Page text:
Raising Taxes is Not Raising Taxes If It is On the Middle Class

Note in the four paragraphs quoted below from President Obama’s press conference announcing his goal to insure the payroll tax holiday on the middle class and poor is not allowed to expire.

The fourth, purportedly originally part of the NYTimes article online, is no longer there. But I tracked it down still living on the web at the second link, quoted as supplied by the NYTimes.

Was the language just to clear and impeached the GOP so badly that the NYTimes editors scrubbed it?

After all, remember, Grover Norquist, supreme leader of the GOP, visited Congress last week and explained that letting the tax cuts on the 99% was OK, they were not the same as the tax cuts for the 1%, which must never be allowed to expire.

Senate Democrats said Monday that they would try for the fifth time in two months to raise taxes on top earners to pay for legislation that would reduce Social Security payroll taxes, as President Obama sought to keep Congressional Republicans on the defensive, asserting that their intransigence could cause a tax increase for tens of millions of American workers.

Mr. Obama tried to emphasize the political advantage at a White House news conference, saying a typical family would see a tax increase of about $1,000 next year in the absence of action by Congress.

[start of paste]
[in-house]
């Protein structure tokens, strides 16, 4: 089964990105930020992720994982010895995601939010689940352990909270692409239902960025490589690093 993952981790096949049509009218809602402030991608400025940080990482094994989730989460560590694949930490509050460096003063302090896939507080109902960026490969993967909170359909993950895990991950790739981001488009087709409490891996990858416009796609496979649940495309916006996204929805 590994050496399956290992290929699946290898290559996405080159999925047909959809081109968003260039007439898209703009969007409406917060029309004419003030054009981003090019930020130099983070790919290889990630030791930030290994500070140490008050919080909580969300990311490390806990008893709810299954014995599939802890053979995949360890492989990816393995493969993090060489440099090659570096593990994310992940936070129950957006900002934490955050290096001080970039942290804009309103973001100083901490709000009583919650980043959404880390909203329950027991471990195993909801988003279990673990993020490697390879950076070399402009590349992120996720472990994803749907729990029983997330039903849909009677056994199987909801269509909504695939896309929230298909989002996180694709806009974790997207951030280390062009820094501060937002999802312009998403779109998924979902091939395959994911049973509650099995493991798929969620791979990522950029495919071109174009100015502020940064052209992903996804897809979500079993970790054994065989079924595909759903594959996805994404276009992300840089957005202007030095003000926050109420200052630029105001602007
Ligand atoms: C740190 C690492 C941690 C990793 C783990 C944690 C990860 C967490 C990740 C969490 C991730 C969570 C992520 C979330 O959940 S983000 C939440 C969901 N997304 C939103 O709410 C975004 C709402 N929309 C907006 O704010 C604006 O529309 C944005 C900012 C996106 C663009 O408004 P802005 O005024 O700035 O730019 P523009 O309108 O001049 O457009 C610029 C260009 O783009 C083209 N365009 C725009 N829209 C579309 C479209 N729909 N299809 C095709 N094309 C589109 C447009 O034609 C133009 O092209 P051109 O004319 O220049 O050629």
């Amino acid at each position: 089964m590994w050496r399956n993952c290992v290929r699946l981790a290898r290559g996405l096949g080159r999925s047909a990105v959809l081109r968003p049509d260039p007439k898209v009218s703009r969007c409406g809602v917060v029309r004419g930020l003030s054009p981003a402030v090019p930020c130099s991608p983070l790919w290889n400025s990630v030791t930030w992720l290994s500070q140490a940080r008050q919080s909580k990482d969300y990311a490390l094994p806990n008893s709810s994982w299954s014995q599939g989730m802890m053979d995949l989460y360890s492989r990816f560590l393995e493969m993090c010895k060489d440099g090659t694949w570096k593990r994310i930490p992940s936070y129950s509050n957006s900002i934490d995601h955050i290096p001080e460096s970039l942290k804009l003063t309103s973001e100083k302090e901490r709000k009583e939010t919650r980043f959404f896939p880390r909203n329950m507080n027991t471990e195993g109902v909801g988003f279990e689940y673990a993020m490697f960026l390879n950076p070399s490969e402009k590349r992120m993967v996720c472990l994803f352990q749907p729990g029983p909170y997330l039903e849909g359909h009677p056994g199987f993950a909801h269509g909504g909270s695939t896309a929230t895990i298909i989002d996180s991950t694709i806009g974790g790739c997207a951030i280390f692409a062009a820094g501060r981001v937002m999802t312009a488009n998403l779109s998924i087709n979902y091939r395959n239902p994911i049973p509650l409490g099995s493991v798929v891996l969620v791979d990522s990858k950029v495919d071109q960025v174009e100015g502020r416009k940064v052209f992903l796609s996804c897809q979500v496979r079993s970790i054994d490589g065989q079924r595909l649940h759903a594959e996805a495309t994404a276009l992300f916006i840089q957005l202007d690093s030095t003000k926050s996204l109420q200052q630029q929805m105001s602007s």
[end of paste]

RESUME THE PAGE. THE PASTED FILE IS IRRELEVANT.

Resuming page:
“When the Republicans took over the House at the beginning of this year, they explicitly changed the rules to say that tax cuts don’t have to be paid for,” Mr. Obama said, striking a consciously puzzled tone. “So forgive me a little bit of confusion when I hear folks insisting on tax cuts being paid for.”

Democrats Say They Will Try Again on Payroll Tax

“Now I know many Republicans have sworn an oath never to raise taxes for as long as they live,” the president said in remarks to assembled reporters in the White House briefing room. “How can it be the only time there’s a catch is when it comes to raising taxes on middle class families?”

Obama seeks to keep GOP on defensive over payroll tax cut


Author: Ron